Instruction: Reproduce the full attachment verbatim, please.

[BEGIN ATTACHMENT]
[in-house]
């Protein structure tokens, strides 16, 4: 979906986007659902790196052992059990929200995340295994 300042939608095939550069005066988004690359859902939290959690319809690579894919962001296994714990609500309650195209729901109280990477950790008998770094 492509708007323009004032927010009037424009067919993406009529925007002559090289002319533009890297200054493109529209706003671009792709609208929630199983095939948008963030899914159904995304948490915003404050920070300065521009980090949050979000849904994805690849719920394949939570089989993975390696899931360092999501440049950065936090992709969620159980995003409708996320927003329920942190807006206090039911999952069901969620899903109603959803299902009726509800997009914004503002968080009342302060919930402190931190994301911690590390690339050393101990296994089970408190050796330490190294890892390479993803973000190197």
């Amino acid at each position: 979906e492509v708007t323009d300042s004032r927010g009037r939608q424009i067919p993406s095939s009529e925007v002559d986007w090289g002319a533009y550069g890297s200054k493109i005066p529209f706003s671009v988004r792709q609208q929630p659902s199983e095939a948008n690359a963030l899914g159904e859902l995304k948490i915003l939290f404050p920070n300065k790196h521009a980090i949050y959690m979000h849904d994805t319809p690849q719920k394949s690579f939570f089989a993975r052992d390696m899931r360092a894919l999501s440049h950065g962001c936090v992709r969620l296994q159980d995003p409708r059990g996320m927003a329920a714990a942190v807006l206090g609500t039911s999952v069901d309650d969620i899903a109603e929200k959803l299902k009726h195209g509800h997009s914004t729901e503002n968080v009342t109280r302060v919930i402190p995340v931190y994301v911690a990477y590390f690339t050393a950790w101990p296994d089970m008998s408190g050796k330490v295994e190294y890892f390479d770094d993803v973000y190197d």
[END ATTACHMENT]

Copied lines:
[in-house]
């Protein structure tokens, strides 16, 4: 979906986007659902790196052992059990929200995340295994 300042939608095939550069005066988004690359859902939290959690319809690579894919962001296994714990609500309650195209729901109280990477950790008998770094 492509708007323009004032927010009037424009067919993406009529925007002559090289002319533009890297200054493109529209706003671009792709609208929630199983095939948008963030899914159904995304948490915003404050920070300065521009980090949050979000849904994805690849719920394949939570089989993975390696899931360092999501440049950065936090992709969620159980995003409708996320927003329920942190807006206090039911999952069901969620899903109603959803299902009726509800997009914004503002968080009342302060919930402190931190994301911690590390690339050393101990296994089970408190050796330490190294890892390479993803973000190197």
């Amino acid at each position: 979906e492509v708007t323009d300042s004032r927010g009037r939608q424009i067919p993406s095939s009529e925007v002559d986007w090289g002319a533009y550069g890297s200054k493109i005066p529209f706003s671009v988004r792709q609208q929630p659902s199983e095939a948008n690359a963030l899914g159904e859902l995304k948490i915003l939290f404050p920070n300065k790196h521009a980090i949050y959690m979000h849904d994805t319809p690849q719920k394949s690579f939570f089989a993975r052992d390696m899931r360092a894919l999501s440049h950065g962001c936090v992709r969620l296994q159980d995003p409708r059990g996320m927003a329920a714990a942190v807006l206090g609500t039911s999952v069901d309650d969620i899903a109603e929200k959803l299902k009726h195209g509800h997009s914004t729901e503002n968080v009342t109280r302060v919930i402190p995340v931190y994301v911690a990477y590390f690339t050393a950790w101990p296994d089970m008998s408190g050796k330490v295994e190294y890892f390479d770094d993803v973000y190197d």